Microsoft Xbox One of the Biggest Household Energy Vampires?
Wondering what one of the biggest energy vampires that might be lurking in your home is, the one that sucks around 10 watts of power continuously when you are asleep? It’s the latest Xbox game consoles - when the “instant-on” option has been selected. Left unaddressed, this extra energy standby power use may add up to around $100 million in energy waste by early next year, in the U.S. alone, and create climate-warming pollution that could have easily been avoided.
We had hoped for an announcement by Microsoft about how they had fixed this problem at this month’s big E3 gaming conference, but no such luck. While Microsoft is often a leader in the sustainability space and claims they are working on it, it has been more than 7 months since the Xbox S and X consoles were launched, and they haven’t made any firm commitment that things will be any better by late fall (when console sales begin to spike for the upcoming holiday season).
Instant On vs Energy Saving
When a user first goes to set up their new Xbox, they are asked to pick either the "instant-on" or "energy-saving" option. As I’ve written previously, most users will be quite satisfied (and have a good user experience) when they select the energy-saving option. When turned off, the user’s place in the game is saved so they can start playing just where they left it when they return. The console can also wake from standby mode to check for and download any software or game updates. Sadly, Microsoft does not mention these benefits when it presents the user with the choice of selecting between the instant-on vs energy-saving options.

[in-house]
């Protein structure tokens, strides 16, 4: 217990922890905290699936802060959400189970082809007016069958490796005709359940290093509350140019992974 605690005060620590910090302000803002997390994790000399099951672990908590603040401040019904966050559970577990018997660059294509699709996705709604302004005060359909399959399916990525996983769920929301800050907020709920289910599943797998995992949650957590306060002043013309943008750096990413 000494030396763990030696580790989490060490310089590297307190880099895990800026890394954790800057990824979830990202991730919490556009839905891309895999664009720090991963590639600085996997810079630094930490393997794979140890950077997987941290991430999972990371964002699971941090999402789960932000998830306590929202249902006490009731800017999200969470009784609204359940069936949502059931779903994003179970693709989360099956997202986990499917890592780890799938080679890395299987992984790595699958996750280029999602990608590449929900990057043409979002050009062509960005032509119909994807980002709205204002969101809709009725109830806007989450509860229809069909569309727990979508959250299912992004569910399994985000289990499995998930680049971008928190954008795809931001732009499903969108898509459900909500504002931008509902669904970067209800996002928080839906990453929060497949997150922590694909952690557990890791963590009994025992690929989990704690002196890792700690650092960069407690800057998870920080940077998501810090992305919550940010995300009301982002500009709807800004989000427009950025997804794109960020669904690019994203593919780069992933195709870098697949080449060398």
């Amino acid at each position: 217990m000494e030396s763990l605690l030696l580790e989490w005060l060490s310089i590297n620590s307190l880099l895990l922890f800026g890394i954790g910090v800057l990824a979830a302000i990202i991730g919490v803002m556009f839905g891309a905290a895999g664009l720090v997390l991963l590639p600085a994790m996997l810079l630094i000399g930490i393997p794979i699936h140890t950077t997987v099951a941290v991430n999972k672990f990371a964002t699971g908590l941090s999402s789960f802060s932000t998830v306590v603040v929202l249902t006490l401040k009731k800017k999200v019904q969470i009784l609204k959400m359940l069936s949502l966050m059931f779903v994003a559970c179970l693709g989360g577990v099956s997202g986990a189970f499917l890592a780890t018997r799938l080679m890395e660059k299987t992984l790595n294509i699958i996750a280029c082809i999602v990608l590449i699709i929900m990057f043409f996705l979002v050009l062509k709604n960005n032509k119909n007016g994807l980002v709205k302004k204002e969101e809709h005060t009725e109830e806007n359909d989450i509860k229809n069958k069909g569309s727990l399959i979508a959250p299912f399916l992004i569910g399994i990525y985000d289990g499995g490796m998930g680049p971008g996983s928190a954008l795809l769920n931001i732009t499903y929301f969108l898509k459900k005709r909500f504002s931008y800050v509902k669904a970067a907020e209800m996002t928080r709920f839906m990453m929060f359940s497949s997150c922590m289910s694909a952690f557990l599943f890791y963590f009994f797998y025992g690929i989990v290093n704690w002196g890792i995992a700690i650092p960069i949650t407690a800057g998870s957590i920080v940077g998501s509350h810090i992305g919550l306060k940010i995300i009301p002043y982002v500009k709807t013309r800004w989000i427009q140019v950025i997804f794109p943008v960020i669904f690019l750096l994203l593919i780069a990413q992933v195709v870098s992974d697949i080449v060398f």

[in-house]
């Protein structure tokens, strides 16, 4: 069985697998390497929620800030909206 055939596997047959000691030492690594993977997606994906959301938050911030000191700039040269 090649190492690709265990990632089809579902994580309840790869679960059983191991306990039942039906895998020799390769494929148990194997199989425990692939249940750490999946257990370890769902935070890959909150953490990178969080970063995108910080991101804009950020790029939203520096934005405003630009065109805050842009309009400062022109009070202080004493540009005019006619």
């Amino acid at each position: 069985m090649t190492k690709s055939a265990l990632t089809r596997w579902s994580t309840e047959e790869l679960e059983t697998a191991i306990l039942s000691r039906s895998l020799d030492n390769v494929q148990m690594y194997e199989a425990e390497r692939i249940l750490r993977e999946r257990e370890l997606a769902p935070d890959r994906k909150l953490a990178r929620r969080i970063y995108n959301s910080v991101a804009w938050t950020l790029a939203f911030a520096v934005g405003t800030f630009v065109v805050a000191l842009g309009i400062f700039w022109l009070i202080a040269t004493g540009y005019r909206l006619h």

With energy-saving selected, the console will only use around half a watt of power in standby compared to the 10 watts Microsoft reported for the Xbox S and 13 watts for the Xbox X when instant-on is selected. With the energy-saving setting the console restarts in about 15 seconds. Microsoft’s online user guide contains outdated information from its earlier consoles and incorrectly states that the consoles take 45 seconds to restart.
With instant-on selected, the console restarts in 5 seconds or less. We think most users would be just fine having to wait an extra 10 or so seconds with the energy-saving option, especially if they realized that it would use 20 times less energy in standby mode than with instant-on. Plus over an assumed five year lifetime of the console, the user who goes with the energy saving option will save around $50 on their electricity bills. A large percentage of users probably select the instant-on setting as the fastest console startup descriptor sounds quite appealing. The only remaining reason for a user to select instant-on is if they plan to buy and install games from their mobile device. And this functionality is not really about instant-on after all, but rather remote access.
Our Ask: Update the User Settings
With a few lines of code, Microsoft can quickly update its user interface and change the way users are asked to set up their consoles. We encourage Microsoft to ship their consoles with the energy-saving feature enabled by default, just like they already do for the units they sell into the European market to comply with local regulations. This way they can take advantage of the great engineering that’s already inside these consoles, where they draw under 0.5 watts in standby and deliver a solid user experience. And for those users that insist on the additional functionality of the instant-on setting, Microsoft can include it in the settings menu and allow the user to select it after the initial startup.
Let's hope Microsoft gets this right very soon so we can all shift our attention to playing games on these consoles, rather than worrying about how much energy they are wasting and all the extra pollution that is being caused while the console is not being used.